Plastic recycling from the Green Guide
Plastics are used everywhere today, from packaging to car parts to building construction, and production is growing rapidly, leading to increased waste. That’s why plastic recycling, which has been widely available since the early 1990s, is more important than ever.
-Plastic production is up. A record amount of plastic was produced in the U.S. in 2007, a total of about 116 billion pounds, according to the American Chemistry Council.
-Most plastic is made from nonrenewable resources. Plastics are typically made from fossil fuels, including natural gas and oil.
-Plastic waste is increasing. The amount of plastic in municipal solid waste has increased from less than 1 percent of the total in 1960 to about 12 percent in 2006, according to the US Environmental Protection Agency.
-#1-PET plastic recycling rates are down. While the total number of plastic bottles recycled in the US has steadily increased over time, the recycling rate of the most widely sold and collected type, #1-PET, has dropped in the last decade, according to the American Chemistry Council. In 1995, one in four PET containers were recycled, but in 2006, less than one in five were recycled, says the Container Recycling Institute. This means that, of the 72 billion PET plastic beverage bottles purchased in 2006, about 50 billion ended up in landfills, incinerators or as litter. See the table below for more recycling statistics.
-We have the capacity. According to the American Chemistry Council, we’re using 86 percent of our nation’s recycling capacity to recycle #1-PET containers, and 66 percent of our capacity to recycle #2-HDPE bottles. That means the plastic you put out at the curb or drop off at a local facility is most likely being recycled, as promised, and there’s room for more.
-There are markets for recycled plastics. Most types of plastics can be recycled into new products. Once collected and sorted, plastic is processed into small pellets or flakes and sold to manufacturers. The majority of collected plastic, #1-PET and #2-HDPE bottles and containers, is turned into fiber, including carpet and clothing, as well as nonfood containers, including detergent, motor oil, and household cleaner bottles. To learn more about recycled plastics, see the table below.
HOW YOU CAN MAKE A DIFFERENCE
1. Get to know your plastic. Since the late 1980s, many plastic products have been labeled with one of seven codes indicating the type of material they’re made from. These are the familiar numbers and letters inside “chasing arrows” found on the bottom of plastic containers. The most commonly recycled types are #1-PET and #2-HDPE, while the other five are much less likely to be collected.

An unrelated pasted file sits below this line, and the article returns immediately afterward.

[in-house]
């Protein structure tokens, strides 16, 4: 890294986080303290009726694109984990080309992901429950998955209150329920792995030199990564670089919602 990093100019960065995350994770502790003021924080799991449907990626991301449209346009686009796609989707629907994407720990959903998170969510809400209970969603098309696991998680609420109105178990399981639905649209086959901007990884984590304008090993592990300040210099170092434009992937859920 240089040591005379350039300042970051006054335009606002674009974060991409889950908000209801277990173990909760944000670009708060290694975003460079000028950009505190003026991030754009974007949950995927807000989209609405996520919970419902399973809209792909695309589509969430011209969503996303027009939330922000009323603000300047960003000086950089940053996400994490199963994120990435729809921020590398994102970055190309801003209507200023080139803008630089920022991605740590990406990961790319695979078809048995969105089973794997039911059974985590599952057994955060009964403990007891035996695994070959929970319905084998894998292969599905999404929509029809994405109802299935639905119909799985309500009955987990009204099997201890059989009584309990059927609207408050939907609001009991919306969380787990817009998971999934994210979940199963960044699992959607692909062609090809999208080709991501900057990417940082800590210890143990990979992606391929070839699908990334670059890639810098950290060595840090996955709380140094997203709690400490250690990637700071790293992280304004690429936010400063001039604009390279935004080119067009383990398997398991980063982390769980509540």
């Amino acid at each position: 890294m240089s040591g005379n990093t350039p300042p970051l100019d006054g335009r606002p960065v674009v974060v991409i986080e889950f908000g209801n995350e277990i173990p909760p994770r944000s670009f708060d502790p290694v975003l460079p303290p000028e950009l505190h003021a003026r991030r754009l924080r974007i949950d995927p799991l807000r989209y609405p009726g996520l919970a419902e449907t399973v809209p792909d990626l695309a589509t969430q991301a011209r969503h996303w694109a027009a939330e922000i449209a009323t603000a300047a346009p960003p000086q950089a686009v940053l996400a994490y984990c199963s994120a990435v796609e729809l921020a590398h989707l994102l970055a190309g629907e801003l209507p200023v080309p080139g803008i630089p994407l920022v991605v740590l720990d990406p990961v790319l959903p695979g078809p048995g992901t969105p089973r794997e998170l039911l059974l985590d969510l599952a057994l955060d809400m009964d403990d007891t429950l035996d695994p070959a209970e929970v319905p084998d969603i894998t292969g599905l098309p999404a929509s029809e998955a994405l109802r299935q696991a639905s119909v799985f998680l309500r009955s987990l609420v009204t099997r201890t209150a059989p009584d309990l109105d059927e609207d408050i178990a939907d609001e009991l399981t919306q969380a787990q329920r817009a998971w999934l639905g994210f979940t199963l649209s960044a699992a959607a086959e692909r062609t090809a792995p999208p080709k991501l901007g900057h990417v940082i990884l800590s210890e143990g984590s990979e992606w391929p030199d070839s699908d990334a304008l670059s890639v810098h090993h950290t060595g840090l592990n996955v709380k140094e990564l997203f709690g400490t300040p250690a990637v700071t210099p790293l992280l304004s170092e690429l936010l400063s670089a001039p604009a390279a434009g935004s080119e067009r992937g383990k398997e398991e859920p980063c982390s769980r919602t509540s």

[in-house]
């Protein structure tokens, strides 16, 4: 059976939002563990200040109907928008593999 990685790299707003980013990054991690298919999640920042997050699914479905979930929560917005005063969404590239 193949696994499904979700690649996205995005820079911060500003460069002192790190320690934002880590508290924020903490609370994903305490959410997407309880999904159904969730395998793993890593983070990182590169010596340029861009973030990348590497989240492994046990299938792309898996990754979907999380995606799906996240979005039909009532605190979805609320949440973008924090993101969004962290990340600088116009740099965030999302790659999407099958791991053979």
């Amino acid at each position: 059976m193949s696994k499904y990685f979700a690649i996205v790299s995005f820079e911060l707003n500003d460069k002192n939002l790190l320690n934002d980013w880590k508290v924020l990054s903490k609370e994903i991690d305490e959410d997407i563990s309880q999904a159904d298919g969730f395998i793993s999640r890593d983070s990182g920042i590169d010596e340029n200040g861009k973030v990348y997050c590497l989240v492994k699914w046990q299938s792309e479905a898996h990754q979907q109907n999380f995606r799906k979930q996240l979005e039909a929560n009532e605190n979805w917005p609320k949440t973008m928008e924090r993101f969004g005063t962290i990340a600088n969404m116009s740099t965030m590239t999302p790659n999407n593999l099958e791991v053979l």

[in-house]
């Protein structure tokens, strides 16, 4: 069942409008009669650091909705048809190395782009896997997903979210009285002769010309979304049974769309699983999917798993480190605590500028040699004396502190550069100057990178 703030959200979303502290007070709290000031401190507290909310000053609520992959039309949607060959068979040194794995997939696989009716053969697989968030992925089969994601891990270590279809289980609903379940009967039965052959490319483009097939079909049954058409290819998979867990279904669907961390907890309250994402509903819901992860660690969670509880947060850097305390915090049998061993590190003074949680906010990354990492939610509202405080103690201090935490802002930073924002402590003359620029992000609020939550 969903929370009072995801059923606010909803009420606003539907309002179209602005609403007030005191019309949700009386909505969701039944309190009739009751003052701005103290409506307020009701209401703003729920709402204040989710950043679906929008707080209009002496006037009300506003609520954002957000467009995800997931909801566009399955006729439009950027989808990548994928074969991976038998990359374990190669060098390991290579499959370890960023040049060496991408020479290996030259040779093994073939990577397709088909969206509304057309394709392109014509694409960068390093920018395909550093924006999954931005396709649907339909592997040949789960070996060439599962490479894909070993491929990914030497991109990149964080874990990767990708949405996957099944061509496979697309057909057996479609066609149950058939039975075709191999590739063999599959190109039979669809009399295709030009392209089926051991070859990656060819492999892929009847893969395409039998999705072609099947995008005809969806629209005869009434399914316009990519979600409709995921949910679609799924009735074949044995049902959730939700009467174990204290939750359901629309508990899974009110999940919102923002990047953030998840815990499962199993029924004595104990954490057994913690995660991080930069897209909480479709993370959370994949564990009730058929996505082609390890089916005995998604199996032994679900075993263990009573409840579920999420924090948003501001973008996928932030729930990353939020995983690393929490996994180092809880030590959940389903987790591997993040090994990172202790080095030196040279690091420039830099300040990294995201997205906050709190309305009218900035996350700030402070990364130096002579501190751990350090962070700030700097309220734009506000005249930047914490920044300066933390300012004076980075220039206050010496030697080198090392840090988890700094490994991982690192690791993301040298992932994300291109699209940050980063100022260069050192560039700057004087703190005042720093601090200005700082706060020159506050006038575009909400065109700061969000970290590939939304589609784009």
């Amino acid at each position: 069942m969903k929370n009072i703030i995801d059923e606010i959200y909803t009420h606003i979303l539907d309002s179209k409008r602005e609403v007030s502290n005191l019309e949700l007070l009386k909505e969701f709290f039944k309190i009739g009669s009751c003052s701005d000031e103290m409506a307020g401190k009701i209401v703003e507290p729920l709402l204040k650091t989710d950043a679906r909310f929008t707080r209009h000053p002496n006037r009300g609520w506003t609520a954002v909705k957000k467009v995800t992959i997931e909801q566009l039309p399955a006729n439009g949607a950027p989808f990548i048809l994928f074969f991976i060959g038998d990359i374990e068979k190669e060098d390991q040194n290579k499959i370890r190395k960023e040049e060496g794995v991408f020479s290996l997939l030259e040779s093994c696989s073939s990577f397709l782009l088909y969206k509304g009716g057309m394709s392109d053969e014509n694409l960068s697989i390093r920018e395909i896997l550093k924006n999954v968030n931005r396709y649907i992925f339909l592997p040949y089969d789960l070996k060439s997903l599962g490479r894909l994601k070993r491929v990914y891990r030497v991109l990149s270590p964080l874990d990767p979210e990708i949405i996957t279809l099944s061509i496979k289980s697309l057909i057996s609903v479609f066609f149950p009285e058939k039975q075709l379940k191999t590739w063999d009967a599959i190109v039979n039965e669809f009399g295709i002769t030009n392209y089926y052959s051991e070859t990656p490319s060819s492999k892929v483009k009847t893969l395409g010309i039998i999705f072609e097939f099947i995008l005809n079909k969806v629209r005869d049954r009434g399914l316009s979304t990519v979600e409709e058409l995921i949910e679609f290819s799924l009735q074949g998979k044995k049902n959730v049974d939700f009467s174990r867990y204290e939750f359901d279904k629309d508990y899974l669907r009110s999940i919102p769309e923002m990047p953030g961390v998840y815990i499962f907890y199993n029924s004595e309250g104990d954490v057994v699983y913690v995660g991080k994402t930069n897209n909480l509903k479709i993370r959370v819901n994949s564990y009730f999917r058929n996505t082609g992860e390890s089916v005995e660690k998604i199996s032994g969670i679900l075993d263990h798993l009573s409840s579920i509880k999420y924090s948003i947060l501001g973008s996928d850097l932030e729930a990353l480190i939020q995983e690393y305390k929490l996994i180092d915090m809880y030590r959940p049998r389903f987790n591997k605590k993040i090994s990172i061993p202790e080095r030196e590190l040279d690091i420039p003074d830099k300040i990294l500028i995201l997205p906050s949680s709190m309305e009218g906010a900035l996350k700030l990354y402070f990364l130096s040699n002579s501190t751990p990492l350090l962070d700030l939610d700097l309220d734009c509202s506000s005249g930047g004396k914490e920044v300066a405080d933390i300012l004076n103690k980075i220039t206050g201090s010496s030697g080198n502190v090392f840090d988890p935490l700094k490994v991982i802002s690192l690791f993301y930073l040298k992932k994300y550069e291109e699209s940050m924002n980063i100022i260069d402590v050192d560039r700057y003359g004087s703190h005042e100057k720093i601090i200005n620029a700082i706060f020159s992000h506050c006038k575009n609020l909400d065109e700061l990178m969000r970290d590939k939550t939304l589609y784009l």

The following table explains the codes, common packaging and recycling uses, and recycling rates for 2006, the most recent year available:
|Number||Type of plastic||Common packaging uses||Amount recycled in 2006||Common recycled use|
|#1||Polyethylene terephthalate (PETE or PET)||Beverage and food bottles and containers||24 percent||Textiles, including clothing and carpet; film, food, and beverage containers; luggage.|
|#2||High density polyethylene (HDPE)||Beverage and food bottles and containers; dish and laundry detergent bottles; grocery, trash and retail bags||26 percent||Nonfood containers, including laundry detergent, shampoo, conditioner, and motor oil bottles; plastic lumber, pipe, buckets, crates, flower pots, film, recycling bins, floor tiles.|
|#3||Polyvinyl chloride (PVC or vinyl)||Food and non-food packaging; medical tubing; siding, window frames, floor tiles and carpet backing||less than 1 percent||Packaging, loose-leaf binders, decking, paneling, gutters, mud flaps, film, floor tiles and mats, electrical equipment, traffic cones, garden hoses, mobile home skirting|
|#4||Low density polyethylene (LDPE)||Dry cleaning, bread and frozen food bags, squeezable bottles||less than 1 percent||Shipping envelopes, garbage can liners, floor tile, plastic lumber, film, compost bins, trash cans|
|#5||Polypropylene (PP)||Food and medicine containers and bottles||9 percent||Automobile battery cases, signal lights, brooms, brushes, ice scrapers, oil funnels, bicycle racks, rakes|
|#6||Polystyrene (PS)||Cups, plates, cutlery, compact disc jackets, egg cartons||(data not available)||Thermometers, light switch plates, thermal insulation, egg cartons, vents, rulers, license plate frames, foam packing and dishware|
|#7||Other (often polycarbonate (PC))||Reusable water bottles, beverage and food bottles||(data not available)||Bottles, plastic lumber|
2. Choose plastics that can be recycled in your community. Most communities accept #1 and #2 plastics. For higher numbers it depends on the municipality.
3. Follow your community’s recycling guidelines, especially if not all types of plastics are collected there. If you’re not sure which ones are accepted, you can find out through your local Department of Sanitation or Department of Public Works. You can also learn about curbside recycling programs in your area by visiting Earth 911 and typing in your ZIP code.
Note that more and more retailers are accepting plastic bags for recycling, too. Find out where to recycle them in your area by visiting PlasticBagRecycling.org.
4. Give preference to products made from recycled content. Whenever possible, use products made from recycled plastic. Look for those labeled “made with recycled content” and especially those “made with post-consumer recycled content,” which are made with materials that have actually been used, rather than with manufacturing waste that never reached consumers.
5. Reduce when you can. Try to cut down on the amount of plastics you use in the first place. Alternatives, such as reusable shopping bags and water bottles, and refillable containers can go a long way toward reducing the amount of plastics that enter the waste stream.
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